Aventinus Eisbock – Although you can find numerous brands of Eisbock, especially in Europe, Aventinus is one of the more popular. Surprisingly it was not originally brewed as an Eisbock but rather a Wheat-Doppelbock; however much like the story of how ice beer was invented, apparently in 1930 while being transported it was mistakenly allowed to freeze resulting in it going through a freeze distillation of sorts. Apparently, in recent years the brewery, having heard this story and how the resulting remaining beer was thoroughly enjoyed, decided to relaunch this beer as an Eisbock.
Bud Ice – Brewed by Anheuser-Busch InBev Bud Ice is considered to be a light-bodied American-style lager. It has an ABV of 5.5% with only 136 calories, marketed as a higher alcohol beer with an affordable taste it has been one of the top-selling brands of this style for many years.
Natty Ice – Also brewed by Anheuser- Busch Natty Ice is actually the nickname for another popular brand of beer, i.e. Natural Ice Beer. Also a typical American Lager it is brewed with a mixture of barley and corn and marketed as being smooth and refreshing. It has a little higher ABV at 5.9%.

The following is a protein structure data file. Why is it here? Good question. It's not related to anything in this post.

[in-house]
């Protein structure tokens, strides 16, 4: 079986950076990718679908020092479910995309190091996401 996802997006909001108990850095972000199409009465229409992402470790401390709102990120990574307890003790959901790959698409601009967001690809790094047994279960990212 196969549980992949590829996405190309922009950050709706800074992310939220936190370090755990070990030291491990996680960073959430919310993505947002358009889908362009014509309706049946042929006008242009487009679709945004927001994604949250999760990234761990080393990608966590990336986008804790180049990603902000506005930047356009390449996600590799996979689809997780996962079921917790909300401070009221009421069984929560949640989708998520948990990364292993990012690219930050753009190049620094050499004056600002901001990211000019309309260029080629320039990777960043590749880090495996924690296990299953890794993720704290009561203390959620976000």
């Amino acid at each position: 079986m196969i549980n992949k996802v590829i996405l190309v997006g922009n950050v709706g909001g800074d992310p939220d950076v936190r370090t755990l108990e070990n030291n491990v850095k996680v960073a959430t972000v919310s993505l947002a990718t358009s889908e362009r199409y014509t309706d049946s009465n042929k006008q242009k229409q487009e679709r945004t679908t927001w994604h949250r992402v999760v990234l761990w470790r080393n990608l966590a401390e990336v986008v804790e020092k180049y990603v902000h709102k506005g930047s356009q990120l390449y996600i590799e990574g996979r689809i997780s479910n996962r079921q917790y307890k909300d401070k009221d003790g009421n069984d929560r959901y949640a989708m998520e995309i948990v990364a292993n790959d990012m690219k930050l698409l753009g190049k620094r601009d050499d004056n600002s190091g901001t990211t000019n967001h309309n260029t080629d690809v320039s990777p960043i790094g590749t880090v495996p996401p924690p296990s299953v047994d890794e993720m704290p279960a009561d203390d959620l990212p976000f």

Icehouse Beer – Made by Molson Coors Brewing Company it is considered to be the first ice beer actually brewed in America. Icehouse beer is considered by many to be of a slightly higher quality than other brands of this style. ABV of 5.5%.
Busch Ice – Another beer brewed by Anheuser-Busch. Like the other North American brands, it resembles a typical pale lager but with a higher alcohol content coming in at 5.9%.
Molson Ice – Claiming to be the first ice beer brewed in North America, it also holds the title of being the first ice beer marketed in the USA. Being originally a Canadian beer most Canadians would view this beer as being of superior quality to its American counterparts. It has a 5.6% ABV.
Milwaukee’s Best Ice – Affectionately referred to as beast ice and a favorite of university students due to its lower cost but higher alcohol content (5.9%). Do not let its lower cost fool you, Milwaukee’s Best Ice is in fact a medal-winning beer, having won bronze medals at both the Great American Beer Festival and World Beer Cup.
How to Make Ice Beer
If you want to make your own ice beer we recommend that you first make a lager vs an ale. Although some ice beers are ales, the majority are lagers as they tend to produce a crisper and smoother tasting beer.